As soon as darkness falls, Tóla and the Ráth Bládhma boys ease the gateway door ajar, smooth and silent, not even the slightest scrape of wood on stone. The wooden gate used to blockade the entrance is impressive, a rectangular slab of oak with metal strips on the outer side. Wedged in place by a tight wooden bar and braced by a substantial rock, that barrier would defeat the efforts of ten men and more to shift it.
I’m about to slip through the narrow gap when Tóla grabs my arm. He stands there quietly, skinny frame silhouetted against the white stone as he considers me with that odd, intense manner of his.
‘Don’t be the tiresome oul biddy,’ I chide him. ‘Keep a wary eye on Fiacail while I’m away. Don’t let An Cailleach Dubh talk him into any foolishness.’
Tóla’s left eyebrow arches slightly in question.
I roll my eyes at that. For all his mad knowing, Tóla’s thick as the gateway barrier at times.
‘The tall woman who is our host. She leads here at Ráth Bládhma.’
Tóla just looks at me blankly.
‘She was Fiacail’s woman back in the day. Remember? He told us this story.’
Tóla frowns but then, thankfully, he nods. He remembers it now.
‘Our friend still has a soft spot for her,’ I say.
Tóla starts a half-arsed shrug but leaves it half-complete. He finishes instead, with a wince.
‘Yes,’ I agree. ‘And probably a hard spot. Just keep an eye on him, cousin. No foolishness.’
Before he can delay me further, I slip through the gap. Out in the darkness, I crouch low to the ground while they fill in the gateway behind me. There’s a muffled, barely-audible scrape then I can hear them working quietly to wedge the bar in place.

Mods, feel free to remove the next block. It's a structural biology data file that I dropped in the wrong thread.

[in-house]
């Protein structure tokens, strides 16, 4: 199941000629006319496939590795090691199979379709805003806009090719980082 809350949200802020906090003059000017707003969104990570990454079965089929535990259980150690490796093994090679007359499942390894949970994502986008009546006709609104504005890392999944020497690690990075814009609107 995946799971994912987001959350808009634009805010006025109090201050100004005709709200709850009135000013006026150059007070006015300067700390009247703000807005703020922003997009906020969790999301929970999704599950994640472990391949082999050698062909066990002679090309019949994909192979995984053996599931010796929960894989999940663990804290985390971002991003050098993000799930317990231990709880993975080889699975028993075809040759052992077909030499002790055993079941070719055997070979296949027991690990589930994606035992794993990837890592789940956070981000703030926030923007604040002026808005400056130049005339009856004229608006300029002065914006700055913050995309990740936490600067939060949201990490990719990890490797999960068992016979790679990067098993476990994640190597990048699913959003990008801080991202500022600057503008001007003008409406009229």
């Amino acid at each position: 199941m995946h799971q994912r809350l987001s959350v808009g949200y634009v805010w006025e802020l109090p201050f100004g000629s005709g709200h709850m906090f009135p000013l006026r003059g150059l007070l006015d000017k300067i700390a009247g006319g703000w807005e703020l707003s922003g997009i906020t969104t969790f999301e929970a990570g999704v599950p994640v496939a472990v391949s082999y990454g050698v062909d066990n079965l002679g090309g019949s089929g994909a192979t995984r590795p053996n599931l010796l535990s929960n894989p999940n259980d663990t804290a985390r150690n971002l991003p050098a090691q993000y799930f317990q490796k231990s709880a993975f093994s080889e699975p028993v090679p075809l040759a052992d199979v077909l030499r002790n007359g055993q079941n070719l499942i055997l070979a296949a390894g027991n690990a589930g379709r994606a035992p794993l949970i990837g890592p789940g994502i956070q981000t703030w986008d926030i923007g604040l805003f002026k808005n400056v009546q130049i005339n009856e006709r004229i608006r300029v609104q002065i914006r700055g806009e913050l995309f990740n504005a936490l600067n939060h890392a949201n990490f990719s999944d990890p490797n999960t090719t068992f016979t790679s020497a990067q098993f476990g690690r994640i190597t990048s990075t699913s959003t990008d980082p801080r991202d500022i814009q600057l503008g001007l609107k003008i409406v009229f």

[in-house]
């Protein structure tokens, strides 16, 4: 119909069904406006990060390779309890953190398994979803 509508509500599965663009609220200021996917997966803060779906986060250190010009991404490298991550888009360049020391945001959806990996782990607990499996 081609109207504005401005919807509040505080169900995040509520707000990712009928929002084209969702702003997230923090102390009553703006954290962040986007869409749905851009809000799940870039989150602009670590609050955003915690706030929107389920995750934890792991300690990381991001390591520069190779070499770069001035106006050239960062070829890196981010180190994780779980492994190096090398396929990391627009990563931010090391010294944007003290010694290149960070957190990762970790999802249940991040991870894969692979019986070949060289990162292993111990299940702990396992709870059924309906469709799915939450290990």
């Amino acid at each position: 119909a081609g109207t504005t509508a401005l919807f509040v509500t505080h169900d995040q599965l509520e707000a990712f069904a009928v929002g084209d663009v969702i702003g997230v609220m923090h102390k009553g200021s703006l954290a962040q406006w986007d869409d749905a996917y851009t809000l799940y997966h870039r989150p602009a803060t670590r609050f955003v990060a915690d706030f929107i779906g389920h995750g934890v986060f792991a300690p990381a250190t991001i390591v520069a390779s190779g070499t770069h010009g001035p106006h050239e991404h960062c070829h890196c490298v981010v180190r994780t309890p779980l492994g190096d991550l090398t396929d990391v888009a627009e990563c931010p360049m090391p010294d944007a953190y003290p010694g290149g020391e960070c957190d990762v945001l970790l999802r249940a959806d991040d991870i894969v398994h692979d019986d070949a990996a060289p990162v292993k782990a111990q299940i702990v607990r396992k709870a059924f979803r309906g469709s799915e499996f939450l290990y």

I wait for the moon to slip behind a cloud before I cross the narrow causeway then, quiet as I can, I scurry for the south-eastern treeline. Despite the erratic glare of the moon, I force myself to keep it slow as I traverse the low grass. The cold night air is up and it worms its way into my chest but if I keep my pace, my breathing regular, I can also keep the coughing at bay.
My luck remains with me. The moon breaks free of the grasping cloud at the very moment I reach the treeline and as I slip into the shadows, it floods the valley in milky light. Edging deeper into the trees, I come across a dead trunk, still upright but rotted through to create a hollow space within. Cramped though it is, it’s a fair shelter, one that’ll do me right for the dark hours.
I wriggle in arsewise through a slit in the trunk’s western side. Settling cross-legged on its empty base, I stare out through the narrow gap, my cloak tight about me. In the dappled moonlight, there’s little enough to see: the shadowy forms of the nearby trees, the hint of bushes off to the left and to the right. With a sigh, I rub my right hand down the inside of the trunk, fondly stroking the knobbly wood, all that remains of the sap and flesh consumed by an croílobhadh – the heart rot.
‘Thank you’, I tell the dead tree. ‘From one hollow soul to another – Thank you.’
Resting my head against the wood at my rear, I let the night take me.
At dawn, I stir, disconcerted and confused. I don’t know where I am or when I am.
Even as I call her name, the memory of her absence presses down, my renewed grief a bitter burden for the daylight hours. Lann’s gone and Murragh’s gone and I walk my own slow path to the Dark Lands.
But, for now, it’s time to move. It’s time to ease my pain with the spilling of blood.